Victorians have been warned daily COVID-19 cases might not be low enough by mid-September to safely ease restrictions, raising the prospect of more months under lockdown.
University of Melbourne modelling says based on current levels of social distancing, the 14-day case average is likely to be around 63 cases by the middle of the month.
The modelling released by the state government overnight on Sept. 5 argues re-opening at this point would risk a resurgence, undoing all the gains achieved from lockdown.
On Sept. 4, Victoria’s 14-day case average was 116.
On Sept. 6, it recorded 63 new cases and five more deaths.
This takes the state’s total fatalities to 666 and the national death toll to 753.
Premier Daniel Andrews was on Sunday expected to outline a pathway out of stage four restrictions for metropolitan Melbourne and stage three restrictions for regional Victoria.
The restrictions, which were imposed for six weeks in August were due to end on Sept. 13.
The government was holding meetings late into Saturday night to nail down how and when Melbourne and regional Victoria will come out of their lockdowns.
The Victorian community and especially Melburnians, who have been subject to nightly curfews, workforce shutdowns, limits to local travel and bans on social visits, want relief.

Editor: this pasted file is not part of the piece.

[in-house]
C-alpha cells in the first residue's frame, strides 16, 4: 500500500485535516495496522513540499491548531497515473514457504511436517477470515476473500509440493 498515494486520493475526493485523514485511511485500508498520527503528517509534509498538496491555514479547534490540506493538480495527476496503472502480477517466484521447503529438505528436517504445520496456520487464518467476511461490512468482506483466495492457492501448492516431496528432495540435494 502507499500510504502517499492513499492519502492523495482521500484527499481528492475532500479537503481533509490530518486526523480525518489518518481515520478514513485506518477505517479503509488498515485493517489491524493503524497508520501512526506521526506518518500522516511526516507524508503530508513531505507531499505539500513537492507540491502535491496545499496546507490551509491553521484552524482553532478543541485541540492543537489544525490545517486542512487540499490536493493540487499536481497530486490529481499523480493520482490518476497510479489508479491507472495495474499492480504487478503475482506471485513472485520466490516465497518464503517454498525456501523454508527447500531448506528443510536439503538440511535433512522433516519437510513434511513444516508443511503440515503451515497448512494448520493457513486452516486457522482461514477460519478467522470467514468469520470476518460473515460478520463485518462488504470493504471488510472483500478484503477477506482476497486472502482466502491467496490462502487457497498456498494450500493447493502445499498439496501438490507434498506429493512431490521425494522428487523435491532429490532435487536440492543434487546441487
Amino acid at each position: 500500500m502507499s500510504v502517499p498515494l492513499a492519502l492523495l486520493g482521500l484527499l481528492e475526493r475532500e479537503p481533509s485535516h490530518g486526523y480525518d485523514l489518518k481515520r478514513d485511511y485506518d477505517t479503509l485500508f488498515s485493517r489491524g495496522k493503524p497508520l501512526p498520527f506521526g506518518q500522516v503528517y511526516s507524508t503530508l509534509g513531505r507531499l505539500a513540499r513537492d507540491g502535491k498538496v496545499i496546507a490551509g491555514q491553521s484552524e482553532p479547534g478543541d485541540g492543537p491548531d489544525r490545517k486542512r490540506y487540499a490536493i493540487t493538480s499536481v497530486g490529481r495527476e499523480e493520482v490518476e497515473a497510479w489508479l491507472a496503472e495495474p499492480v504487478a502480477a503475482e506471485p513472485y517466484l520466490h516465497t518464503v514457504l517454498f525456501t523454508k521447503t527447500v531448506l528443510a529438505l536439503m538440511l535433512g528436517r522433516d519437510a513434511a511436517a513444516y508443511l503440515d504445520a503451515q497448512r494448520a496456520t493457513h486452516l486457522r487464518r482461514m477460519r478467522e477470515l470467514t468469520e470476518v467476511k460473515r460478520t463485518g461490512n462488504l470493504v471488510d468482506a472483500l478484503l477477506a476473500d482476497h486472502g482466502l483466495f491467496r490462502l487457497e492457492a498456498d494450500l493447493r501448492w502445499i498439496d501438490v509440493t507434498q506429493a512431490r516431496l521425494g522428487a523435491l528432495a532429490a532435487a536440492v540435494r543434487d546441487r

The government has already flagged that single people who live alone could be permitted to have a visitor as concerns grow about the mental health effects of prolonged social isolation.
Andrews said on Sept. 5 the pathway out of the lockdown “will give us a COVID normal, that we can lock in so that as we look to Christmas and to 2021 we have every confidence we can have a stable set of rules.”
Discontent in some quarters has grown throughout Melbourne’s lockdown, with some expressing opposition to the premier’s approach.
Police arrested 17 people and issued at least 160 fines on Sept. 5 for taking part in a rally against lockdown in central Melbourne.